Tag Archives: general relativity

Not Much Force: Berkeley Researchers Detect Smallest Force Ever Measured

What is believed to be the smallest force ever measured has been detected by researchers with the Lawrence Berkeley National Laboratory (Berkeley Lab) and the University of California (UC) Berkeley. Using a combination of lasers and a unique optical trapping system that provides a cloud of ultracold atoms, the researchers measured a force of approximately 42 yoctonewtons. A yoctonewton is one septillionth of a newton and there are approximately 3 x 1023 yoctonewtons in one ounce of force. (more…)

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NASA’s NuSTAR Sees Rare Blurring of Black Hole Light

NASA’s Nuclear Spectroscopic Telescope Array (NuSTAR) has captured an extreme and rare event in the regions immediately surrounding a supermassive black hole. A compact source of X-rays that sits near the black hole, called the corona, has moved closer to the black hole over a period of just days. (more…)

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Black holes do not exist as we thought they did

On January 24, the journal Nature published an article entitled “There are no black holes.” 1 It doesn’t take much to spark controversy in the world of physics…But what does this really mean? In a brief article published on arXiv, a scientific preprint server, Stephen Hawking proposed a theory of black holes that could reconcile the principles of general relativity and quantum physics.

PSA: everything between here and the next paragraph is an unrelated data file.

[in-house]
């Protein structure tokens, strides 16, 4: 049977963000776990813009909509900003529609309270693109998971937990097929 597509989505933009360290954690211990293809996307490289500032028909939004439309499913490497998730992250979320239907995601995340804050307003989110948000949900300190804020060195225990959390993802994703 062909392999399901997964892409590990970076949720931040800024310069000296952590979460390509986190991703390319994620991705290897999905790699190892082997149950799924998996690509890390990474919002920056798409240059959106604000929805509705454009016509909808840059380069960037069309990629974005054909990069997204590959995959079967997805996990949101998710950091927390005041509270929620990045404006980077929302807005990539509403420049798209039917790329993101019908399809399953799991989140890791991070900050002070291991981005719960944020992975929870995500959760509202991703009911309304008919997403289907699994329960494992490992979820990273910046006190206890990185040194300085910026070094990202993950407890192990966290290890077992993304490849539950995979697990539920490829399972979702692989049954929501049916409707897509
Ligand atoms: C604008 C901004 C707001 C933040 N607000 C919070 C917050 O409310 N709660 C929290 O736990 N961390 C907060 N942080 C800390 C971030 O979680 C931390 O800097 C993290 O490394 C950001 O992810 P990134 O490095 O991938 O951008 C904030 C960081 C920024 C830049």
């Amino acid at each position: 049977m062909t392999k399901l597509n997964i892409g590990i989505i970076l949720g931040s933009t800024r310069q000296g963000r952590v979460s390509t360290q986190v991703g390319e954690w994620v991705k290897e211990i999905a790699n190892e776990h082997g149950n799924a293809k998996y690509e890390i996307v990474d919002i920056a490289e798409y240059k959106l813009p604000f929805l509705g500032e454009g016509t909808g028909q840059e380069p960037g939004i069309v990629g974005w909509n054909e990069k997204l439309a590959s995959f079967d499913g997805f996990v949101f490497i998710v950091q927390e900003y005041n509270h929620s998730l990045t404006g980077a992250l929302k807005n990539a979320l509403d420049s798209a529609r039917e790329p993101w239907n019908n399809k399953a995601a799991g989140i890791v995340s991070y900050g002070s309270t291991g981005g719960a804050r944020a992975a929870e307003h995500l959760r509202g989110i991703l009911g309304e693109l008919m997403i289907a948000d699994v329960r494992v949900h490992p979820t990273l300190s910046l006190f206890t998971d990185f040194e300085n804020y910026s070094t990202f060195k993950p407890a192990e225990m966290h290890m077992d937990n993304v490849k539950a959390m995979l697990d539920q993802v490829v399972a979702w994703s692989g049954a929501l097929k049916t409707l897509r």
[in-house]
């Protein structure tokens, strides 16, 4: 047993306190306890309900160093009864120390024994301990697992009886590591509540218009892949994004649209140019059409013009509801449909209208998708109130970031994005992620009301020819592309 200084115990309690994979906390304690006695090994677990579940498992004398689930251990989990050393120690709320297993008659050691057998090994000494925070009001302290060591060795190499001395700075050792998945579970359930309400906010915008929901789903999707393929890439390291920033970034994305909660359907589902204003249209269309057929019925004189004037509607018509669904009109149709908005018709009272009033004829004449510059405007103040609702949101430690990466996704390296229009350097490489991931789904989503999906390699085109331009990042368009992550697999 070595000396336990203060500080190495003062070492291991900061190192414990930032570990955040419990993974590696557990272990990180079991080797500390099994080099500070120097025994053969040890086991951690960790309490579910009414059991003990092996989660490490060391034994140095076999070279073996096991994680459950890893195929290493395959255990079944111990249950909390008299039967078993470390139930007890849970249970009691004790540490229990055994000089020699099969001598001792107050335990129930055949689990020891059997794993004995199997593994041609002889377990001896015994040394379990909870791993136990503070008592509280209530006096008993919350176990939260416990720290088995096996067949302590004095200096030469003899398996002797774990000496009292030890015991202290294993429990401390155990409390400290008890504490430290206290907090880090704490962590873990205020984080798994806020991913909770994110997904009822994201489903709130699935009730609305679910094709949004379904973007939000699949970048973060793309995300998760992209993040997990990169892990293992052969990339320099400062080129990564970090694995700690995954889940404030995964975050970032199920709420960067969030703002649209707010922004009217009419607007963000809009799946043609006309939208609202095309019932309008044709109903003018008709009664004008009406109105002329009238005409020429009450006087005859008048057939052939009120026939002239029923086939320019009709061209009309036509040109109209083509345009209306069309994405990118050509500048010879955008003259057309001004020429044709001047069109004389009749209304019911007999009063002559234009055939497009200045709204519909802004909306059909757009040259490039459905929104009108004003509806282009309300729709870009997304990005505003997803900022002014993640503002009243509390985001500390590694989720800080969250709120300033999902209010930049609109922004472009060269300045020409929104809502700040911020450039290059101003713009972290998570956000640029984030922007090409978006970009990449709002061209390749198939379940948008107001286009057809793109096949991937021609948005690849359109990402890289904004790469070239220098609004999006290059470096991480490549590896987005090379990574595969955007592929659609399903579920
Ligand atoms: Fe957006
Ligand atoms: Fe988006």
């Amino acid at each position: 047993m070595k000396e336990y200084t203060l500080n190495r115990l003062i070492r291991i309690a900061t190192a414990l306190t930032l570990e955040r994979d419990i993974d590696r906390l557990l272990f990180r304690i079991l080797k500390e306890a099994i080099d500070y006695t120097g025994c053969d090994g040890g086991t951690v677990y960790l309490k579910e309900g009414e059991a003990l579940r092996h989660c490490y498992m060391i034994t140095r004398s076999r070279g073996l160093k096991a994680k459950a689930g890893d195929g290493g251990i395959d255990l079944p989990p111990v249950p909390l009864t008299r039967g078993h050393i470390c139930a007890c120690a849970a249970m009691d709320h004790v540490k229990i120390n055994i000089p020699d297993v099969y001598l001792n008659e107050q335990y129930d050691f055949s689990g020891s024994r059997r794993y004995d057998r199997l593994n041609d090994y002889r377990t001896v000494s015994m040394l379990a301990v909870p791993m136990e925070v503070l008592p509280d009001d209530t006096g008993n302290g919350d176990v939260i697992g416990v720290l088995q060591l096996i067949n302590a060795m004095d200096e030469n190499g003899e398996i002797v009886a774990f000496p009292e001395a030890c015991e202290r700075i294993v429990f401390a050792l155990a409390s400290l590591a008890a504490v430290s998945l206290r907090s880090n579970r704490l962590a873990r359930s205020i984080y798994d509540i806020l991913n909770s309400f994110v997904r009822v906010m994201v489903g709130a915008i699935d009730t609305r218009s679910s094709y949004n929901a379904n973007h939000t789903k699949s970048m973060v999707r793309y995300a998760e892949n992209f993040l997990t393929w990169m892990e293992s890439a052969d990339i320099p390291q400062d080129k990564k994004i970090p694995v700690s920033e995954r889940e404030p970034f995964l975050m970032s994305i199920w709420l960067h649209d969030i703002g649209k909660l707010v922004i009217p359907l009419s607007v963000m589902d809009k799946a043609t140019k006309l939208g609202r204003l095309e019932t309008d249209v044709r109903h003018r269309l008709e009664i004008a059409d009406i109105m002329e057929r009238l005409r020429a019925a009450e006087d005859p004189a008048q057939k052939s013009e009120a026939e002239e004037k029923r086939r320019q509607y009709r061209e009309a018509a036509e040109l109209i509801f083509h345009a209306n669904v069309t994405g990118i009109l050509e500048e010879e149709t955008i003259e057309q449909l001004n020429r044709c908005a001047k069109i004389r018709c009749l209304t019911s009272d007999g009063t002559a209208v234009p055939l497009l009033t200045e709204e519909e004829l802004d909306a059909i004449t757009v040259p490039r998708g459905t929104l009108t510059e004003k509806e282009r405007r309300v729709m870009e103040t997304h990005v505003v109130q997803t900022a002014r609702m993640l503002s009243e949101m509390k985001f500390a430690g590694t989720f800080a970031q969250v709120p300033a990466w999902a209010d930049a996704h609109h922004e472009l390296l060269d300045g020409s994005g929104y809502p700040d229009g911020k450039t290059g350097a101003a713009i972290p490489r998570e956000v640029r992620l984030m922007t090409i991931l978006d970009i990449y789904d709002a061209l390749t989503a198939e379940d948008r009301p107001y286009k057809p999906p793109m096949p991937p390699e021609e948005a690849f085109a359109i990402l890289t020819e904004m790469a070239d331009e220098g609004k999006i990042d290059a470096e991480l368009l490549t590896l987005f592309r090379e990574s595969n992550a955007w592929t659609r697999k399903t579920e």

To better understand Hawking’s remarks, Forum interviewed Robert Lamontagne, an astrophysicist at the Department of Physics, Université de Montréal, and Executive Director of the Observatoire du Mont-Mégantic.

What is a black hole? (more…)

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‘We may be able to watch dark energy turn on’: U-M involved in unprecedented sky survey

ANN ARBOR — Moonless nights outside the Cerro Tololo astronomical observatory in Chile are so dark that when you look down, you can’t see your feet.

“You can’t see your hands,” said David Gerdes, physics professor at the University of Michigan. “But you can hold them up to the sky and see a hand-shaped hole with no stars in it. It’s really incredible.”

From this site in the Andes over the next five years, an international team will map one-eighth of the sky in unprecedented detail—aiming to make a time lapse of the past 8 billion years of a slice of the universe. Through the Dark Energy Survey, which began Aug. 31, more than 200 researchers from 25 institutions, including U-M, will search for answers to a fundamental question about the cosmos: Why is its expansion speeding up? (more…)

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Testing Einstein’s E=mc2 in Outer Space

UA physicist Andrei Lebed has stirred the physics community with an intriguing idea yet to be tested experimentally: The world’s most iconic equation, Albert Einstein’s E=mc2, may be correct or not depending on where you are in space.